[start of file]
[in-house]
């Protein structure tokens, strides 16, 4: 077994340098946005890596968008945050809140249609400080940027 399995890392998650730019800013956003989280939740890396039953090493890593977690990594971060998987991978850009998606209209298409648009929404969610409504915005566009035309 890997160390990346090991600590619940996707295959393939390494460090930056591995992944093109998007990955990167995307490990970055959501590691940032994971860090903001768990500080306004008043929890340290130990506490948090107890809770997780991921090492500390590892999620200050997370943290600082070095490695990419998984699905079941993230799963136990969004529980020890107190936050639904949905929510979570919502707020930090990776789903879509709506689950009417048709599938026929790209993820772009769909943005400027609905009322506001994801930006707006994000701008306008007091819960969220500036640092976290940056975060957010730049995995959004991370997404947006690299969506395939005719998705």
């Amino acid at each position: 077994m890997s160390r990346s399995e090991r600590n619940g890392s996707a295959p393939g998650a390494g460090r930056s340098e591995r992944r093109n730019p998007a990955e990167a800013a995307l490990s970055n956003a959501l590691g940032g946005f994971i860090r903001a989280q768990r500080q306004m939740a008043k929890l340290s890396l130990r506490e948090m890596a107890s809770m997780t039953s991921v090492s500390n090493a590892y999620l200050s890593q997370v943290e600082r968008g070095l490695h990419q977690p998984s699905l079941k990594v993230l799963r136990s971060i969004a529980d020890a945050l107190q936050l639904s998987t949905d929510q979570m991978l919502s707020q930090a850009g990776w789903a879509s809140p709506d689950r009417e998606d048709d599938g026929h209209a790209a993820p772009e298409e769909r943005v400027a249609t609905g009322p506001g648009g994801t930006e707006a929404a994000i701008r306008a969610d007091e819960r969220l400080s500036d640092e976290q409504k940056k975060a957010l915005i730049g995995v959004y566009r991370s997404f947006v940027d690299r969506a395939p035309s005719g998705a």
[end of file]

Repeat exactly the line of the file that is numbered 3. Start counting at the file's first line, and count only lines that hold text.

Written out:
């Amino acid at each position: 077994m890997s160390r990346s399995e090991r600590n619940g890392s996707a295959p393939g998650a390494g460090r930056s340098e591995r992944r093109n730019p998007a990955e990167a800013a995307l490990s970055n956003a959501l590691g940032g946005f994971i860090r903001a989280q768990r500080q306004m939740a008043k929890l340290s890396l130990r506490e948090m890596a107890s809770m997780t039953s991921v090492s500390n090493a590892y999620l200050s890593q997370v943290e600082r968008g070095l490695h990419q977690p998984s699905l079941k990594v993230l799963r136990s971060i969004a529980d020890a945050l107190q936050l639904s998987t949905d929510q979570m991978l919502s707020q930090a850009g990776w789903a879509s809140p709506d689950r009417e998606d048709d599938g026929h209209a790209a993820p772009e298409e769909r943005v400027a249609t609905g009322p506001g648009g994801t930006e707006a929404a994000i701008r306008a969610d007091e819960r969220l400080s500036d640092e976290q409504k940056k975060a957010l915005i730049g995995v959004y566009r991370s997404f947006v940027d690299r969506a395939p035309s005719g998705a």